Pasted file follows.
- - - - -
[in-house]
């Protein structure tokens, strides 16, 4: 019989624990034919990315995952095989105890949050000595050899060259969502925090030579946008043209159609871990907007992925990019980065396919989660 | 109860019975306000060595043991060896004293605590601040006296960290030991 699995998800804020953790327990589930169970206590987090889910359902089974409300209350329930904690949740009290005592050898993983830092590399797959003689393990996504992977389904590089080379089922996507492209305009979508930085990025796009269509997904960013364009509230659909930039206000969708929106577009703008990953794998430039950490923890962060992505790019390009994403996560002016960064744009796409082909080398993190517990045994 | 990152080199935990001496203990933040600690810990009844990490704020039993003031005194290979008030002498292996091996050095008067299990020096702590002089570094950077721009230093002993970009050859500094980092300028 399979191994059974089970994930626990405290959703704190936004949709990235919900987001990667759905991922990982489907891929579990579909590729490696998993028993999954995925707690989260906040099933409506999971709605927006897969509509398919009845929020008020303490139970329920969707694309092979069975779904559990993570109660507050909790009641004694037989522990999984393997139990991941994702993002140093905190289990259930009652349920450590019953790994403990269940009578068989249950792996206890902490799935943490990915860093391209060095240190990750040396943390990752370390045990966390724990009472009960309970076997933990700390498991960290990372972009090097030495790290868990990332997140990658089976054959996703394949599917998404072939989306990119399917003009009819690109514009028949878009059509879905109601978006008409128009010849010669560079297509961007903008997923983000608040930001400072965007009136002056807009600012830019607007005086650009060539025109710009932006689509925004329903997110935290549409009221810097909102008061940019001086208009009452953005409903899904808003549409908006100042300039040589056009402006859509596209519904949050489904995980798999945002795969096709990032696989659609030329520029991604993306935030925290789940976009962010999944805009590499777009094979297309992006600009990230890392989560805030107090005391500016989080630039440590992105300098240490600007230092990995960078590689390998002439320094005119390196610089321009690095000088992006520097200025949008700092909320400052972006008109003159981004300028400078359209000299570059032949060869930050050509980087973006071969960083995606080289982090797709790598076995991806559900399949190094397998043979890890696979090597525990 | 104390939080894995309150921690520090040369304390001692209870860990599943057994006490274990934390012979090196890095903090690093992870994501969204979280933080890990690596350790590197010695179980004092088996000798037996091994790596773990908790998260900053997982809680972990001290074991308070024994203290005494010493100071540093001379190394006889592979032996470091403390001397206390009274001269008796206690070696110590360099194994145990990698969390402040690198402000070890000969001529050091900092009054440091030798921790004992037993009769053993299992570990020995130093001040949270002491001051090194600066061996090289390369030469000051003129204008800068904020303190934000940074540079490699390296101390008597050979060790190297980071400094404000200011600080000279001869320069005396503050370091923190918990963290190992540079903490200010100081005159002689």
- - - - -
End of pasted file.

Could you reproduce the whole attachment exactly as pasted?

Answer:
[in-house]
């Protein structure tokens, strides 16, 4: 019989624990034919990315995952095989105890949050000595050899060259969502925090030579946008043209159609871990907007992925990019980065396919989660 | 109860019975306000060595043991060896004293605590601040006296960290030991 699995998800804020953790327990589930169970206590987090889910359902089974409300209350329930904690949740009290005592050898993983830092590399797959003689393990996504992977389904590089080379089922996507492209305009979508930085990025796009269509997904960013364009509230659909930039206000969708929106577009703008990953794998430039950490923890962060992505790019390009994403996560002016960064744009796409082909080398993190517990045994 | 990152080199935990001496203990933040600690810990009844990490704020039993003031005194290979008030002498292996091996050095008067299990020096702590002089570094950077721009230093002993970009050859500094980092300028 399979191994059974089970994930626990405290959703704190936004949709990235919900987001990667759905991922990982489907891929579990579909590729490696998993028993999954995925707690989260906040099933409506999971709605927006897969509509398919009845929020008020303490139970329920969707694309092979069975779904559990993570109660507050909790009641004694037989522990999984393997139990991941994702993002140093905190289990259930009652349920450590019953790994403990269940009578068989249950792996206890902490799935943490990915860093391209060095240190990750040396943390990752370390045990966390724990009472009960309970076997933990700390498991960290990372972009090097030495790290868990990332997140990658089976054959996703394949599917998404072939989306990119399917003009009819690109514009028949878009059509879905109601978006008409128009010849010669560079297509961007903008997923983000608040930001400072965007009136002056807009600012830019607007005086650009060539025109710009932006689509925004329903997110935290549409009221810097909102008061940019001086208009009452953005409903899904808003549409908006100042300039040589056009402006859509596209519904949050489904995980798999945002795969096709990032696989659609030329520029991604993306935030925290789940976009962010999944805009590499777009094979297309992006600009990230890392989560805030107090005391500016989080630039440590992105300098240490600007230092990995960078590689390998002439320094005119390196610089321009690095000088992006520097200025949008700092909320400052972006008109003159981004300028400078359209000299570059032949060869930050050509980087973006071969960083995606080289982090797709790598076995991806559900399949190094397998043979890890696979090597525990 | 104390939080894995309150921690520090040369304390001692209870860990599943057994006490274990934390012979090196890095903090690093992870994501969204979280933080890990690596350790590197010695179980004092088996000798037996091994790596773990908790998260900053997982809680972990001290074991308070024994203290005494010493100071540093001379190394006889592979032996470091403390001397206390009274001269008796206690070696110590360099194994145990990698969390402040690198402000070890000969001529050091900092009054440091030798921790004992037993009769053993299992570990020995130093001040949270002491001051090194600066061996090289390369030469000051003129204008800068904020303190934000940074540079490699390296101390008597050979060790190297980071400094404000200011600080000279001869320069005396503050370091923190918990963290190992540079903490200010100081005159002689």